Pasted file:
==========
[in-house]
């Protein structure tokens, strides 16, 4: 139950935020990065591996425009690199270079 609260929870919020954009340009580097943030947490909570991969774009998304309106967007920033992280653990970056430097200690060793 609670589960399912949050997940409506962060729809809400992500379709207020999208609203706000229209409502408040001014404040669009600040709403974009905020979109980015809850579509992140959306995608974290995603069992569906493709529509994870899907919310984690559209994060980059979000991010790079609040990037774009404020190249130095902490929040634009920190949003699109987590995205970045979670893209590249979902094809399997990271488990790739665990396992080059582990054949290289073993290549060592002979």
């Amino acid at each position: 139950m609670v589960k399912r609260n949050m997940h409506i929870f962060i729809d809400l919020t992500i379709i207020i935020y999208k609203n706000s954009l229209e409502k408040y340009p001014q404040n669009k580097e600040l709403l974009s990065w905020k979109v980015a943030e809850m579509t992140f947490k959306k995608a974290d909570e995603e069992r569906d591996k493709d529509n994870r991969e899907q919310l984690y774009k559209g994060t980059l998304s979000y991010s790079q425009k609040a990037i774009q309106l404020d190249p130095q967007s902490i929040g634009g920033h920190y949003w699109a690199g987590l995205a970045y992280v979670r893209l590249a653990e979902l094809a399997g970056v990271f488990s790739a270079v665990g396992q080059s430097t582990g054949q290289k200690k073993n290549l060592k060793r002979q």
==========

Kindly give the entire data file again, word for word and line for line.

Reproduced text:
[in-house]
């Protein structure tokens, strides 16, 4: 139950935020990065591996425009690199270079 609260929870919020954009340009580097943030947490909570991969774009998304309106967007920033992280653990970056430097200690060793 609670589960399912949050997940409506962060729809809400992500379709207020999208609203706000229209409502408040001014404040669009600040709403974009905020979109980015809850579509992140959306995608974290995603069992569906493709529509994870899907919310984690559209994060980059979000991010790079609040990037774009404020190249130095902490929040634009920190949003699109987590995205970045979670893209590249979902094809399997990271488990790739665990396992080059582990054949290289073993290549060592002979």
């Amino acid at each position: 139950m609670v589960k399912r609260n949050m997940h409506i929870f962060i729809d809400l919020t992500i379709i207020i935020y999208k609203n706000s954009l229209e409502k408040y340009p001014q404040n669009k580097e600040l709403l974009s990065w905020k979109v980015a943030e809850m579509t992140f947490k959306k995608a974290d909570e995603e069992r569906d591996k493709d529509n994870r991969e899907q919310l984690y774009k559209g994060t980059l998304s979000y991010s790079q425009k609040a990037i774009q309106l404020d190249p130095q967007s902490i929040g634009g920033h920190y949003w699109a690199g987590l995205a970045y992280v979670r893209l590249a653990e979902l094809a399997g970056v990271f488990s790739a270079v665990g396992q080059s430097t582990g054949q290289k200690k073993n290549l060592k060793r002979q």